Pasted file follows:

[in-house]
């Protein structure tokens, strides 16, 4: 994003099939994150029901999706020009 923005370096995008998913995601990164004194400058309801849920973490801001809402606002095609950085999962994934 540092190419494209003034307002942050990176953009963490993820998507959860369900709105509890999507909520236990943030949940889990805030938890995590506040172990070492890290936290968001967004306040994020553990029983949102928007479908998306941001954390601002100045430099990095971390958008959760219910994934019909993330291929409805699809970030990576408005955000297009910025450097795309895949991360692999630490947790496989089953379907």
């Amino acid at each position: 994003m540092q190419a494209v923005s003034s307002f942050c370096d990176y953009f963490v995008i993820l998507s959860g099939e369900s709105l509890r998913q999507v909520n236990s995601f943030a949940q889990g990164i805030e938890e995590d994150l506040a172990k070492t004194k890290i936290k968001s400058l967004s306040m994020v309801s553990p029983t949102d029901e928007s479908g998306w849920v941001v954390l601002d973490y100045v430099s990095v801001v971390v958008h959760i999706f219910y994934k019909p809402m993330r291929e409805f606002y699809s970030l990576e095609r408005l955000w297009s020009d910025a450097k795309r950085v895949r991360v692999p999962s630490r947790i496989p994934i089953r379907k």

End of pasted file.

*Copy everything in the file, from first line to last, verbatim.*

[in-house]
């Protein structure tokens, strides 16, 4: 994003099939994150029901999706020009 923005370096995008998913995601990164004194400058309801849920973490801001809402606002095609950085999962994934 540092190419494209003034307002942050990176953009963490993820998507959860369900709105509890999507909520236990943030949940889990805030938890995590506040172990070492890290936290968001967004306040994020553990029983949102928007479908998306941001954390601002100045430099990095971390958008959760219910994934019909993330291929409805699809970030990576408005955000297009910025450097795309895949991360692999630490947790496989089953379907």
């Amino acid at each position: 994003m540092q190419a494209v923005s003034s307002f942050c370096d990176y953009f963490v995008i993820l998507s959860g099939e369900s709105l509890r998913q999507v909520n236990s995601f943030a949940q889990g990164i805030e938890e995590d994150l506040a172990k070492t004194k890290i936290k968001s400058l967004s306040m994020v309801s553990p029983t949102d029901e928007s479908g998306w849920v941001v954390l601002d973490y100045v430099s990095v801001v971390v958008h959760i999706f219910y994934k019909p809402m993330r291929e409805f606002y699809s970030l990576e095609r408005l955000w297009s020009d910025a450097k795309r950085v895949r991360v692999p999962s630490r947790i496989p994934i089953r379907k």